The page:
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Sleeper Coach
Loose Thread

The murky, ambient dreamscapes on Zelienople's second album recall the drifting, space-rock detritus of early Labradford, underpinned by loose songs relayed through the blurry whispers and murmurs of Matt Christensen's vocals. But this Chicago quartet's music also reaches further back, to the atmospheric post-punk austerity of The Cure (circa Faith) and Joy Division. If Sleeper Coach is far less emotionally explicit than either of these forbears, there is still a discernable dynamic, a momentum typified by hollow-sounding basslines reverberating beneath the greyed-out wash of ambient sound.

Zelienople's music isn't expressed through any sense of urgency, but rather a slow, considered series of expositions that maintain a distance between what is being played and what we're hearing through a persistent semi-opaqueness of character. Depending on your viewpoint, this either lends the music a sense of mystery or obscures it with some needlessly oblique window-dressing. But providing your expectations harmonize with the band's outlook, what you get is seductive, slow-mo melancholia submerged in a dense, sensory aura.

Within its isolation-tank world the band traces sparse, pulsating rhythms, sometimes, as on "Sea Bastards," with an air of graceful detachment, elsewhere with a more focused groove — "Softkiller" and "Dr Brilliant" convey a sense of inexorability in spite of their spectral arrangements. "Underneath" reverberates more abstractly, while the instrumental "Corner Lost" beats out a distant march like a ghostly echo of Joy Division's "The Eternal."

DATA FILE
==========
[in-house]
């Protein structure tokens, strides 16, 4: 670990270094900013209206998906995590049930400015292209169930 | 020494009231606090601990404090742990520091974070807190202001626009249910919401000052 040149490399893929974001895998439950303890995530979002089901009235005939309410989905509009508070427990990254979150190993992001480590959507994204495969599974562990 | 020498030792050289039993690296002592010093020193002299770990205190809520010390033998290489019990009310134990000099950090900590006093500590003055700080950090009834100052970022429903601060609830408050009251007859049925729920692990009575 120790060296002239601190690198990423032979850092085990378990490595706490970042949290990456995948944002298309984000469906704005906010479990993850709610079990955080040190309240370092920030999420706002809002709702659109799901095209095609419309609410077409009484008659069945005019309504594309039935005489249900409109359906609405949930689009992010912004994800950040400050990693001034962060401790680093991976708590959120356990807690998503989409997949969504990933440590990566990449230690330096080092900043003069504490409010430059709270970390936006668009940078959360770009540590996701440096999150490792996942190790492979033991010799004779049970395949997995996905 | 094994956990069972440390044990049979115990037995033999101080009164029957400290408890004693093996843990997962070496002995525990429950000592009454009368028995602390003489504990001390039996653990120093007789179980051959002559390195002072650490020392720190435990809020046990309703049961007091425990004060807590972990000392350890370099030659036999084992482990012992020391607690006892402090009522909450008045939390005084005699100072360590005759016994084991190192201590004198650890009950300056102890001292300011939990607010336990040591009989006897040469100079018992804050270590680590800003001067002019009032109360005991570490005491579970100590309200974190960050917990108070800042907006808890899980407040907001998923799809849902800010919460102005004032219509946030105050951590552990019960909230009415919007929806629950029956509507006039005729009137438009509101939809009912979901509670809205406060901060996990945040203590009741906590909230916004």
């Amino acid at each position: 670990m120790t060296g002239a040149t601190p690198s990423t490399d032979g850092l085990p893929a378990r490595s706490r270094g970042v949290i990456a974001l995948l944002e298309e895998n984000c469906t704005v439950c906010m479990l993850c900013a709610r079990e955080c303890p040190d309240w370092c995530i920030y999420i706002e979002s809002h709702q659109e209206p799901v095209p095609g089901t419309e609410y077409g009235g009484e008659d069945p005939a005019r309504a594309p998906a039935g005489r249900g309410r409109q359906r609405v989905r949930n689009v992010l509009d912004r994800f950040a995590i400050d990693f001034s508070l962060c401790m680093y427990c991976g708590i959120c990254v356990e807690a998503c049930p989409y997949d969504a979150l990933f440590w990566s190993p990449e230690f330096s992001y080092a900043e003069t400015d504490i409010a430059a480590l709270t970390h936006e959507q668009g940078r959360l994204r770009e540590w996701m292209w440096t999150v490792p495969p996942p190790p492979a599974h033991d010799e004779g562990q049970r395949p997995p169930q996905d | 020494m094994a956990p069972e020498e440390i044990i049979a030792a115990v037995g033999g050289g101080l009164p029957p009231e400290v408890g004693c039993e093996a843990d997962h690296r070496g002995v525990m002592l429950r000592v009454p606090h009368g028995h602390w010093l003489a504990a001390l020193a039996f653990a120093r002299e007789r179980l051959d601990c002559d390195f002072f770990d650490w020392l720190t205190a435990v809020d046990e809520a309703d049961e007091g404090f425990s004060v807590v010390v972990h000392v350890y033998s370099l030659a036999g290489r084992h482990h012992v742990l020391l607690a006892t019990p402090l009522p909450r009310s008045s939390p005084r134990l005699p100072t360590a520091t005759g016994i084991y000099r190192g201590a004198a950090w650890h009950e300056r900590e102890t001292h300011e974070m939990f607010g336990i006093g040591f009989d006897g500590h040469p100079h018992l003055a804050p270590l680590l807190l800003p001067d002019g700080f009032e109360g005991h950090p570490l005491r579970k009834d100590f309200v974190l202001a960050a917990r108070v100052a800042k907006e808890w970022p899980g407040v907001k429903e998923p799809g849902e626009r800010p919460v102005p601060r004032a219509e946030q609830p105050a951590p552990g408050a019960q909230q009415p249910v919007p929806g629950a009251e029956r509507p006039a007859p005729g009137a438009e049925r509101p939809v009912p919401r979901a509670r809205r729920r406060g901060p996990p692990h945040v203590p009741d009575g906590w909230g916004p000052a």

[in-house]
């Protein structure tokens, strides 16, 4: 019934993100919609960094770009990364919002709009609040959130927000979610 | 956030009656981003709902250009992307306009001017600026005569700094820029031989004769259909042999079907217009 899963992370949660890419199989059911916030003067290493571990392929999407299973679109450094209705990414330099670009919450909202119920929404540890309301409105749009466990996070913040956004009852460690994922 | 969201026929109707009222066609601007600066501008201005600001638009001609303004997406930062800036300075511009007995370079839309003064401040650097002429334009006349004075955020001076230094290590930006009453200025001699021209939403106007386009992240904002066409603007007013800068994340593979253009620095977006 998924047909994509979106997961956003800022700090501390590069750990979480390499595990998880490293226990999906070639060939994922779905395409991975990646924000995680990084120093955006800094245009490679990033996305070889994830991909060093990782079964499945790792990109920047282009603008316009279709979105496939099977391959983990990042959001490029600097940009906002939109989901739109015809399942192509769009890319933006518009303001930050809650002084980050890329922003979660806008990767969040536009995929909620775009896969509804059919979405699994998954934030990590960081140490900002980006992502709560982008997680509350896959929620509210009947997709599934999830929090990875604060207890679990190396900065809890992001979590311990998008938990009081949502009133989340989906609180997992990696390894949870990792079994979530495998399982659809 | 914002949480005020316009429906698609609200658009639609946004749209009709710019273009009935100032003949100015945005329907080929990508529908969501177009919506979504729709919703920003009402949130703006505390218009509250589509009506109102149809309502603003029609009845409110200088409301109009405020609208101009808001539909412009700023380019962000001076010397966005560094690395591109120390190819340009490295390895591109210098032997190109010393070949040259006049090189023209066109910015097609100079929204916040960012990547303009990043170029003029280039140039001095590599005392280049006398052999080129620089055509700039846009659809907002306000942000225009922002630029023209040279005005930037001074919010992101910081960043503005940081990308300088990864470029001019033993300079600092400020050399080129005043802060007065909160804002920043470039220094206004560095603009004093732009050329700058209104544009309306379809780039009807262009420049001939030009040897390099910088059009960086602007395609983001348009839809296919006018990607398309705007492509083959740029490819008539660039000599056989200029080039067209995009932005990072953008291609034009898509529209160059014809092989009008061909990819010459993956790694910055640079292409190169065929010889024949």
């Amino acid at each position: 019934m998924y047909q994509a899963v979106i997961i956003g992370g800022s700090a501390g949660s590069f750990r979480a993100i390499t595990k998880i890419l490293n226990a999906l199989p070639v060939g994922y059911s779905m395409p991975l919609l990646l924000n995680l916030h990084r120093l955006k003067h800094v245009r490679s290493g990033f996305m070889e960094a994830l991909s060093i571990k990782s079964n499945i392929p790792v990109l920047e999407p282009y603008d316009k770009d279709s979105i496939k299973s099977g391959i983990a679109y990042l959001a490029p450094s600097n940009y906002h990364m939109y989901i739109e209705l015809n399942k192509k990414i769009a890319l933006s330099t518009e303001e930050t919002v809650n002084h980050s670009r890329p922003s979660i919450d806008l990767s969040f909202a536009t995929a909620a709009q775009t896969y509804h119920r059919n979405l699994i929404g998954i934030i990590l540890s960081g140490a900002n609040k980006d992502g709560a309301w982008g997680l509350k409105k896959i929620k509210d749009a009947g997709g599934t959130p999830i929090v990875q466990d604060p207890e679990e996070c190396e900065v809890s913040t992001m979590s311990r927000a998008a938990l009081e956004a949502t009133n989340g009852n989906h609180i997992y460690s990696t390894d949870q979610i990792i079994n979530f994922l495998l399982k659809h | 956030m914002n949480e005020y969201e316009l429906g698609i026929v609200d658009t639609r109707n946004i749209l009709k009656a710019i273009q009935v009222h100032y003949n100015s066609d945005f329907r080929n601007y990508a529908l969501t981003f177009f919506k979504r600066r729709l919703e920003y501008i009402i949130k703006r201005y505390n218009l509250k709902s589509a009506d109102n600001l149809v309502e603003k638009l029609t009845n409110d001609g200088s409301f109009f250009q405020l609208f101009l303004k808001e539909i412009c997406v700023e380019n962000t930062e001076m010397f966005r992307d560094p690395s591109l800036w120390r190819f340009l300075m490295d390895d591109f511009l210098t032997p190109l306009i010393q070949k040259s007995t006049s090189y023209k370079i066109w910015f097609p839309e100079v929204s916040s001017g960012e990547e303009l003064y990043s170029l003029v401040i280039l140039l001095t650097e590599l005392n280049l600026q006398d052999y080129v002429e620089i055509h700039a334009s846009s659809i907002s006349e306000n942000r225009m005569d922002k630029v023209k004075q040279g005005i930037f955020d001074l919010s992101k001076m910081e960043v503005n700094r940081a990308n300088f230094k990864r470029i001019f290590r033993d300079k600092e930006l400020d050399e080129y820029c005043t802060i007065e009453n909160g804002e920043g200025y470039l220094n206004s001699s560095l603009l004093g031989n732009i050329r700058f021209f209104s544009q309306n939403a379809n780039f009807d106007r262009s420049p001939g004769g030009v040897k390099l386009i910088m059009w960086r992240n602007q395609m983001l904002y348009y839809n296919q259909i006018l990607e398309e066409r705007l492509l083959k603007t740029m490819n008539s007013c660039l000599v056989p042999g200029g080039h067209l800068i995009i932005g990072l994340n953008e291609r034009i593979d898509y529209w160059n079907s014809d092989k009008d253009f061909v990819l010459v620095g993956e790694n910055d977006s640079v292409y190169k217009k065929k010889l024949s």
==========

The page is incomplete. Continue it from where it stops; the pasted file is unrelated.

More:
On occasion the tendency towards abstraction dominates completely and the band dissolves into an amorphous mass of sound, but even here the music retains an organic character, with loose drone sounds and clusters of guitar notes hanging together in a kind of stasis. The sound throughout is fluid, certainly with an improvised spirit, even as the tracks come together in their individual arrangements. There are elements that seem almost familiar, even comforting, amid the blank, ambient noise, such as the folk-guitar melody running through "Don't Be Lonely" and the gentle lullaby quality of "Ship That Goes Down," helping to provide a connection between the dreamlike siren call of the band's songs and the gentle, rippling movement of abstract flurries.

by Tom Ridge

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